Turkey referendum: Erdogan dismisses criticism by monitors
Turkey's President Recep Tayyip Erdogan has rejected criticism by monitors of Sunday's referendum in which he won sweeping new powers.
"Know your place," he said, after the observers said the president had been favoured by an "unequal" campaign.
The narrow victory was ruled valid by Turkey's electoral body, despite claims of irregularities by the opposition.
US President Donald Trump congratulated Mr Erdogan on his victory, as 51.4% of voters supported the changes.
In a phone call, Mr Trump also thanked the Turkish leader for supporting the US missile strike on a Syrian government airbase on 7 April, the White House said.
In a separate development, Turkey extended the state of emergency for three months. The measure, introduced after a failed coup last July, was set to expire in two days.
Despite saying that the voting day was "well administered", the Organization for Security and Co-operation in Europe (OSCE) and the Council of Europe criticised the campaign, saying:
It was an "unlevel playing field" and the two sides of the campaign "did not have equal opportunities"
It was unbalanced due to the active involvement of the president and several senior officials
It was tarnished by a number of officials equating No supporters with terrorist sympathisers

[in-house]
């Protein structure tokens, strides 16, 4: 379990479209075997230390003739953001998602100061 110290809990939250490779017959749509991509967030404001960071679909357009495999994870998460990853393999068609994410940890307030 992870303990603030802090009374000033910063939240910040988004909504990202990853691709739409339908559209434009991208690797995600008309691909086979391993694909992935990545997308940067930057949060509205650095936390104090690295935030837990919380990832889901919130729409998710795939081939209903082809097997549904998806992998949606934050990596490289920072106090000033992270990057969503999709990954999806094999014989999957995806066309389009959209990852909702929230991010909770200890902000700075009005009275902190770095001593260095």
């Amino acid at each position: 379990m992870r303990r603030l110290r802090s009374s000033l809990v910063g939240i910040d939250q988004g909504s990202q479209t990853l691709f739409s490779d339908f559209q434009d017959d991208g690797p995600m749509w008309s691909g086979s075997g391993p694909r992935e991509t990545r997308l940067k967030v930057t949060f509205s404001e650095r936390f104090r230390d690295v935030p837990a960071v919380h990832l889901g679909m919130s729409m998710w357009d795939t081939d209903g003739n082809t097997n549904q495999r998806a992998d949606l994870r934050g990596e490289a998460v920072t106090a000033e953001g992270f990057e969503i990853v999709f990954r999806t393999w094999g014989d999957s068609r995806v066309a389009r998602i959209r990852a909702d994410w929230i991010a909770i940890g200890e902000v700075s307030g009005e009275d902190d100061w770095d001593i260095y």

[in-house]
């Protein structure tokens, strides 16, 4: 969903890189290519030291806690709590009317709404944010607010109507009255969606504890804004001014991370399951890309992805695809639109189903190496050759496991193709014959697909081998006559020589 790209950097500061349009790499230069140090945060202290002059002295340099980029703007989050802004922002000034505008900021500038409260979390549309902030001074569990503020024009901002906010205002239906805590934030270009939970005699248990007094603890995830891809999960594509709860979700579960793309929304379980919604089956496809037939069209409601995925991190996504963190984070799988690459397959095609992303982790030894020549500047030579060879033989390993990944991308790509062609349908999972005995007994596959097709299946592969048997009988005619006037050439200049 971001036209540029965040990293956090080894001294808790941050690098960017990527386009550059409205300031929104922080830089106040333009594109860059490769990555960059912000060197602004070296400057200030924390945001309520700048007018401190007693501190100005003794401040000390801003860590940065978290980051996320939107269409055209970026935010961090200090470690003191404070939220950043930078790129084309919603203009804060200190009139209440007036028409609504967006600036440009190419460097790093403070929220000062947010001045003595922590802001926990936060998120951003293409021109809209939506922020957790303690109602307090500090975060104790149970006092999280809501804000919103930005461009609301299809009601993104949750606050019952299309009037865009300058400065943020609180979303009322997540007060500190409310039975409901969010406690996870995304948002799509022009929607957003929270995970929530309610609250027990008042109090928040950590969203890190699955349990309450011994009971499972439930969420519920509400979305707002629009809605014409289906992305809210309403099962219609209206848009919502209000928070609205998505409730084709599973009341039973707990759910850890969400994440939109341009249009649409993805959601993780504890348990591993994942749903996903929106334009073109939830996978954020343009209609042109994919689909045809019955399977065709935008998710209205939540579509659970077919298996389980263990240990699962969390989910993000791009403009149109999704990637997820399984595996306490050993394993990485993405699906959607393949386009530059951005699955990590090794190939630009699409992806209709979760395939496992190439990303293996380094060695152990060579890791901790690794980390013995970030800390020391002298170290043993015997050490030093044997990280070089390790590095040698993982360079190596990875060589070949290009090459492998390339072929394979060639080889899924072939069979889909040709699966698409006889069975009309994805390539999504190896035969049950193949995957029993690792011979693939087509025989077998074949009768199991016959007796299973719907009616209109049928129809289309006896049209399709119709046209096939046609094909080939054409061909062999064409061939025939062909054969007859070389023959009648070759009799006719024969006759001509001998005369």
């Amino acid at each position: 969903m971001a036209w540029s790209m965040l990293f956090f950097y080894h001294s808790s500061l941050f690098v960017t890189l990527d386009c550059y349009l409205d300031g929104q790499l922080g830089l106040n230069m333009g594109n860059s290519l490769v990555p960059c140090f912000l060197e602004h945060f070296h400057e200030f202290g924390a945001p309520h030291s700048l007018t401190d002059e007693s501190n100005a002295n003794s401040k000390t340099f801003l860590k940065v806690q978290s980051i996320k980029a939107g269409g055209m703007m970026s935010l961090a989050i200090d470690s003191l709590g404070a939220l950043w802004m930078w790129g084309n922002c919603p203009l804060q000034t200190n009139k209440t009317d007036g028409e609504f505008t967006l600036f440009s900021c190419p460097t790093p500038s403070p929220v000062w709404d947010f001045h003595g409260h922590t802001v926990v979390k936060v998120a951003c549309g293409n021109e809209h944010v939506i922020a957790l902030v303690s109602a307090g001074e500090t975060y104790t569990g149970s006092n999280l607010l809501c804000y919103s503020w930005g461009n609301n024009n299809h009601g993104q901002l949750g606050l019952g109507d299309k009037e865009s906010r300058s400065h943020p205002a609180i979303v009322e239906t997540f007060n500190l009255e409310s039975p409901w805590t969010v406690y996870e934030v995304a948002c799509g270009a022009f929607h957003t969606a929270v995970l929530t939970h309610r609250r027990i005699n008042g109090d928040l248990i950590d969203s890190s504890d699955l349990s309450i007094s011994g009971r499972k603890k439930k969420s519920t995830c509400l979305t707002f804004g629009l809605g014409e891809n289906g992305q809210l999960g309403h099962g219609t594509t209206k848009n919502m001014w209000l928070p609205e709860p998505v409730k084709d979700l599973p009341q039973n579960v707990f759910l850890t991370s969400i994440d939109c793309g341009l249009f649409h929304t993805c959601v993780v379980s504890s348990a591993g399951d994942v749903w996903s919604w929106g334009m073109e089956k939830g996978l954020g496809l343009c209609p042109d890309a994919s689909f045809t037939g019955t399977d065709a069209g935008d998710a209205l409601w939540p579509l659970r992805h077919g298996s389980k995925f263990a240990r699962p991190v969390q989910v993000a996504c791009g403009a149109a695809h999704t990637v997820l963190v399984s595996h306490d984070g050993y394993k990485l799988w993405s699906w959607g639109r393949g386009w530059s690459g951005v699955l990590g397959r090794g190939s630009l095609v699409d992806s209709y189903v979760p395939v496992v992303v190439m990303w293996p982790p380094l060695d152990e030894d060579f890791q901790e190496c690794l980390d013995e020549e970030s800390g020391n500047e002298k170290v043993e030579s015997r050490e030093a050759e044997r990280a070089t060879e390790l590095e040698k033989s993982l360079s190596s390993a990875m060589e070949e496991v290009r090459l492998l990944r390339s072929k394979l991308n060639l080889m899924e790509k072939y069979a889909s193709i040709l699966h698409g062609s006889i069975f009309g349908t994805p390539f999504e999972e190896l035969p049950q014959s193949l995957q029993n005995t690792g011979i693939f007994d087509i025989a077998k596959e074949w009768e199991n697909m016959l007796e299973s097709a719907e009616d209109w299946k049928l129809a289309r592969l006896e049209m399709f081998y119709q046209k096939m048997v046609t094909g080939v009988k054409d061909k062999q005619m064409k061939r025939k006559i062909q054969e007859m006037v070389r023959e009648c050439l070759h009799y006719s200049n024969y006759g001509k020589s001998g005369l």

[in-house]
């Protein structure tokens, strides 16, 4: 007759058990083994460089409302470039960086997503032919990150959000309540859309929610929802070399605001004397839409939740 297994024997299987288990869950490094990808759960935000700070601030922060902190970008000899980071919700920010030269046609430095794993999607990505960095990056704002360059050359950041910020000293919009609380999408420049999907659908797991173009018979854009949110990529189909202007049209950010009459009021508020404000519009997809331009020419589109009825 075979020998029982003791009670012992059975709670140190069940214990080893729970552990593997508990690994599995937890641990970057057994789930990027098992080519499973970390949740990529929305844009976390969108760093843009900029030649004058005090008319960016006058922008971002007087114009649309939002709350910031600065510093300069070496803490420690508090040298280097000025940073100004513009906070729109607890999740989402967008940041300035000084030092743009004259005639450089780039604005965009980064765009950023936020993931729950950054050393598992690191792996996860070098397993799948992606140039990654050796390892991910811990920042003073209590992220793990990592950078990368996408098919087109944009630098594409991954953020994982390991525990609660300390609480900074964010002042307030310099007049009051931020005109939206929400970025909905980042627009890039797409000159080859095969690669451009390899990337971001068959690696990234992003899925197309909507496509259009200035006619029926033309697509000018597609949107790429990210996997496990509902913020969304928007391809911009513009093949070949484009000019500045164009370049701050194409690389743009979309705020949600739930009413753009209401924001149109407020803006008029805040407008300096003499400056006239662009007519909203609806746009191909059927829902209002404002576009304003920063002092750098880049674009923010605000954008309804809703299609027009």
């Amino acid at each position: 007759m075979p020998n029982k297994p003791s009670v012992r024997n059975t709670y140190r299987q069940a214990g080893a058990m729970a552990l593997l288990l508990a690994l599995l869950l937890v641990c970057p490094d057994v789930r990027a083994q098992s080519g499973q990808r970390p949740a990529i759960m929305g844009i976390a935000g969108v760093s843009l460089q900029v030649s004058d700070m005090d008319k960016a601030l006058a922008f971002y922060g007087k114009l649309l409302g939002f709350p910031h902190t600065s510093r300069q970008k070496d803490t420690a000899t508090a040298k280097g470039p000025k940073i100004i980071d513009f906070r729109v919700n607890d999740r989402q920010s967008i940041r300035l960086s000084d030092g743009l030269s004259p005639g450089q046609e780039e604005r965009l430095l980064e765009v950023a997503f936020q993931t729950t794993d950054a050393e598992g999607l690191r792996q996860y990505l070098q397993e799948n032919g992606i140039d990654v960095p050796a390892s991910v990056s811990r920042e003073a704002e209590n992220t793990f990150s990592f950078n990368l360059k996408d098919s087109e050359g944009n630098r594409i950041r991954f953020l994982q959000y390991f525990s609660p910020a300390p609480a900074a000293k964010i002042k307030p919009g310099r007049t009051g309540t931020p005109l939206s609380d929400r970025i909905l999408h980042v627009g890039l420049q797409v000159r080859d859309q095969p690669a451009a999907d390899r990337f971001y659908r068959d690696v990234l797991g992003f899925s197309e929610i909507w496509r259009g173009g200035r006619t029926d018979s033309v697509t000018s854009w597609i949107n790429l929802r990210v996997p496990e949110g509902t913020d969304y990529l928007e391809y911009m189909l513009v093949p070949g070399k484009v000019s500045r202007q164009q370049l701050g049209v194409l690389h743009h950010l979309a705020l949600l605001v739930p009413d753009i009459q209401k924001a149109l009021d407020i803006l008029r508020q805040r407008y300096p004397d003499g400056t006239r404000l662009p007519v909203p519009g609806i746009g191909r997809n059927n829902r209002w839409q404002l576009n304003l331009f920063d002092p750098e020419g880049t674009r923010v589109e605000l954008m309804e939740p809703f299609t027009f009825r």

State resources were misused
Under the state of emergency, essential fundamental freedoms were curtailed
Despite some measures, the legal framework remained inadequate for a genuinely democratic referendum
"In general, the referendum did not live up to Council of Europe standards," said Cezar Florin Preda, head of the Council of Europe delegation.
The council is a pan-European human rights body of which Turkey is a member.
The monitors also criticised a late change by electoral officials that allowed voting papers without official stamps to be counted. They said this move "removed an important safeguard and were contested by the opposition.
But the head of Turkey's electoral body, Sadi Guven, said the unstamped ballot papers had been produced by the High Electoral Board and were valid. He said a similar procedure had been used in past elections.